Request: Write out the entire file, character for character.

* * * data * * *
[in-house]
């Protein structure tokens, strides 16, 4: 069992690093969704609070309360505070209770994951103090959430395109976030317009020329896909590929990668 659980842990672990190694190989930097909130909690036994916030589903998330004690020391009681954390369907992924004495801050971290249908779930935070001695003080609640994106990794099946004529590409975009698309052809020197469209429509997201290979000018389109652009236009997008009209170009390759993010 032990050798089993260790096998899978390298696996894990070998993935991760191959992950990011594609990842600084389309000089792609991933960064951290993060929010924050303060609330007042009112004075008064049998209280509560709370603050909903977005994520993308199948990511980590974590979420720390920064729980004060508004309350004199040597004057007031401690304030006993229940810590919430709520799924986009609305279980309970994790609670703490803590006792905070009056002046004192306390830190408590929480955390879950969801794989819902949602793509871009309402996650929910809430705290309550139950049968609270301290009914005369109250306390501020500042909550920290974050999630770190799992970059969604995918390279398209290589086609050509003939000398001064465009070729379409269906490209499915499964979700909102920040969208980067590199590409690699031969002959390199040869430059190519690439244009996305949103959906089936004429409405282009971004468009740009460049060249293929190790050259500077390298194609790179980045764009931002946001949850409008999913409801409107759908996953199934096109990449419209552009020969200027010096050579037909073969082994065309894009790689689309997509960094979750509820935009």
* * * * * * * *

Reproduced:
[in-house]
């Protein structure tokens, strides 16, 4: 069992690093969704609070309360505070209770994951103090959430395109976030317009020329896909590929990668 659980842990672990190694190989930097909130909690036994916030589903998330004690020391009681954390369907992924004495801050971290249908779930935070001695003080609640994106990794099946004529590409975009698309052809020197469209429509997201290979000018389109652009236009997008009209170009390759993010 032990050798089993260790096998899978390298696996894990070998993935991760191959992950990011594609990842600084389309000089792609991933960064951290993060929010924050303060609330007042009112004075008064049998209280509560709370603050909903977005994520993308199948990511980590974590979420720390920064729980004060508004309350004199040597004057007031401690304030006993229940810590919430709520799924986009609305279980309970994790609670703490803590006792905070009056002046004192306390830190408590929480955390879950969801794989819902949602793509871009309402996650929910809430705290309550139950049968609270301290009914005369109250306390501020500042909550920290974050999630770190799992970059969604995918390279398209290589086609050509003939000398001064465009070729379409269906490209499915499964979700909102920040969208980067590199590409690699031969002959390199040869430059190519690439244009996305949103959906089936004429409405282009971004468009740009460049060249293929190790050259500077390298194609790179980045764009931002946001949850409008999913409801409107759908996953199934096109990449419209552009020969200027010096050579037909073969082994065309894009790689689309997509960094979750509820935009």